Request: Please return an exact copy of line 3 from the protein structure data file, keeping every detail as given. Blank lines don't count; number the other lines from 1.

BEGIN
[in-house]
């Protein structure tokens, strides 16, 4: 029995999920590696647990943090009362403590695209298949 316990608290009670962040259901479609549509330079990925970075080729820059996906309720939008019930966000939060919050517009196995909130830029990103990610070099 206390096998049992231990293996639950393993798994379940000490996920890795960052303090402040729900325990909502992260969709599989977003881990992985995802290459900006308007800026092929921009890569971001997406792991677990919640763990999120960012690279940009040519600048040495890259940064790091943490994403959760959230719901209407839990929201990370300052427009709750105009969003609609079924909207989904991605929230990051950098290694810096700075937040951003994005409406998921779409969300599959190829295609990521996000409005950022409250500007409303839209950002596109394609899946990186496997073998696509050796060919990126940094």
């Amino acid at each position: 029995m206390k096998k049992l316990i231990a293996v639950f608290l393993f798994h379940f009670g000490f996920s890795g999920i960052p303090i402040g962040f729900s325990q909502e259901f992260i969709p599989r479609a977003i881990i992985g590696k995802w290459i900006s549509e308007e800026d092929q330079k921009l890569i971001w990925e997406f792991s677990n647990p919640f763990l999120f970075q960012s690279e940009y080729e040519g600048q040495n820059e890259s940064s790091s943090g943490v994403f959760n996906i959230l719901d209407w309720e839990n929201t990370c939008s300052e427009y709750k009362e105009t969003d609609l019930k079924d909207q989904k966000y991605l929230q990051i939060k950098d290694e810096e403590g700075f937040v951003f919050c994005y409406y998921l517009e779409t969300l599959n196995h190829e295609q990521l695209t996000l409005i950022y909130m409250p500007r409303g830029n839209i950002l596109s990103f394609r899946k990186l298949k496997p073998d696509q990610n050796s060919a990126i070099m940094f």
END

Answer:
């Amino acid at each position: 029995m206390k096998k049992l316990i231990a293996v639950f608290l393993f798994h379940f009670g000490f996920s890795g999920i960052p303090i402040g962040f729900s325990q909502e259901f992260i969709p599989r479609a977003i881990i992985g590696k995802w290459i900006s549509e308007e800026d092929q330079k921009l890569i971001w990925e997406f792991s677990n647990p919640f763990l999120f970075q960012s690279e940009y080729e040519g600048q040495n820059e890259s940064s790091s943090g943490v994403f959760n996906i959230l719901d209407w309720e839990n929201t990370c939008s300052e427009y709750k009362e105009t969003d609609l019930k079924d909207q989904k966000y991605l929230q990051i939060k950098d290694e810096e403590g700075f937040v951003f919050c994005y409406y998921l517009e779409t969300l599959n196995h190829e295609q990521l695209t996000l409005i950022y909130m409250p500007r409303g830029n839209i950002l596109s990103f394609r899946k990186l298949k496997p073998d696509q990610n050796s060919a990126i070099m940094f």